March 14, 2019 The Department of Labor (DOL) issued a new opinion letter (FMLA2019-1-A https://www.dol.gov/whd/opinion/FMLA/2019/2019_03_14_1A_FMLA.pdf) which states that employers can’t let workers take paid sick time before tapping into their allotment of federally protected unpaid leave, disagreeing with the Ninth Circuit's take that an employee is able to decline FMLA leave.
Finally, a little more clarification for employers and their Human Resources leaders! Having extensive experience in HR, I have seen my fair share of employees with absences that qualify as FMLA insisting the employer allow him/her to choose either FMLA leave or ordinary sick leave to cover an absence clearly covered by the FMLA. Now the DOL has HR’s back and in this letter provides an unequivocal direction that the employer must designate the leave as FMLA [29 C.F.R. 825.301(a)]and cites “once the employer has acquired knowledge that the leave is being taken for an FMLA-qualifying reason, the employer must [designate the absence as FMLA leave].”; “An employer is prohibited from delaying the designation of FMLA-qualifying leave as FMLA leave. Once an eligible employee communicates the need to take leave for an FMLA-qualifying reason, neither the employee nor the employer may decline FMLA protection for that leave.”; and the DOL further states: “The employer may not delay designating leave as FMLA-qualifying, even if the employee would prefer that the employer delay the designation . . . [If] an employee substitutes paid leave for unpaid FMLA leave, the employee’s paid leave counts toward his or her 12-week (or 26-week) FMLA entitlement and does not expand that entitlement.”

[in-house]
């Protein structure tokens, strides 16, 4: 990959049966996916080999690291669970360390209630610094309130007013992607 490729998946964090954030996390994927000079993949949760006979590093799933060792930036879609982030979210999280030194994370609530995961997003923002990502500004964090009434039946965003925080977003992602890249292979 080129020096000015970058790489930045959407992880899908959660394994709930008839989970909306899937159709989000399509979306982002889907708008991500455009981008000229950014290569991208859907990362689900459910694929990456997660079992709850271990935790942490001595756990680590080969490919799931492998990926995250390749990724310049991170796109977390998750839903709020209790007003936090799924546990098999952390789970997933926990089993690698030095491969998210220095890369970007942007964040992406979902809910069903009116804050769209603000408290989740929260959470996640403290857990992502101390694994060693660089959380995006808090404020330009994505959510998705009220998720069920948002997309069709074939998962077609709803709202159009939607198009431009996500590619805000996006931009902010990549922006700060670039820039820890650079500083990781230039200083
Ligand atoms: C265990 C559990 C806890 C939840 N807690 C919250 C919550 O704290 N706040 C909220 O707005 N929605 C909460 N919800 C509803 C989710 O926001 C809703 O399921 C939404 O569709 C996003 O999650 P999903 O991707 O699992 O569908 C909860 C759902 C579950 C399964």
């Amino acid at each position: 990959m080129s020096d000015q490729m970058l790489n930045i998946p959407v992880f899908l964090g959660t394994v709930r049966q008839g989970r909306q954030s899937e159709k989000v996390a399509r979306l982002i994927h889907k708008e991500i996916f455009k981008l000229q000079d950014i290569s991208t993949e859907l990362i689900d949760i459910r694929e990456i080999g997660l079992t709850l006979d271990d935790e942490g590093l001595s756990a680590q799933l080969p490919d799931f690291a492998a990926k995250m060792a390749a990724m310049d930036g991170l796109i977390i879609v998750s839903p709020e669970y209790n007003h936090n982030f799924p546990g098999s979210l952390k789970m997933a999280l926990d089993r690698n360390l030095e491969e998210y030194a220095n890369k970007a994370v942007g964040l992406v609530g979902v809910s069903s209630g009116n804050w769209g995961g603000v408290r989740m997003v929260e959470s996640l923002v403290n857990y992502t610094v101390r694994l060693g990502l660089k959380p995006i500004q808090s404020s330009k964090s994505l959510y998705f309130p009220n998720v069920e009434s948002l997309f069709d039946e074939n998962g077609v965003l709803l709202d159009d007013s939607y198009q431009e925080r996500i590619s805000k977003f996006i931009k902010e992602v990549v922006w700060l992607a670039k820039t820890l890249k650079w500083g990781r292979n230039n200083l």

An employee doesn’t get to choose whether or not an absence is covered by the FMLA. When any absence qualifies as FMLA leave, the DOL has made clear that the employer must designate the leave as FMLA leave.
The DOL opinion letter however doesn’t stop employers from providing greater family or medical leave rights than those provided by FMLA and there is nothing stopping employers from providing additional leave when FMLA ends [29 CFR 825.701(a)] however, you simply can’t designate the additional leave as FMLA leave once an employee has exhausted 12 weeks of FMLA leave. The DOL opinion letter states: “…if an employee substitutes paid leave for unpaid FMLA leave, the employee’s paid leave counts towards his or her 12-week (or 26-week) entitlement and does not expand that entitlement.”
Need FMLA Forms from the DOL? See below:
The notices/forms also can be accessed from this DOL web page.
Contact Rothmeyer | Rothmeyer to assist you with your leave of absence designations or concerns.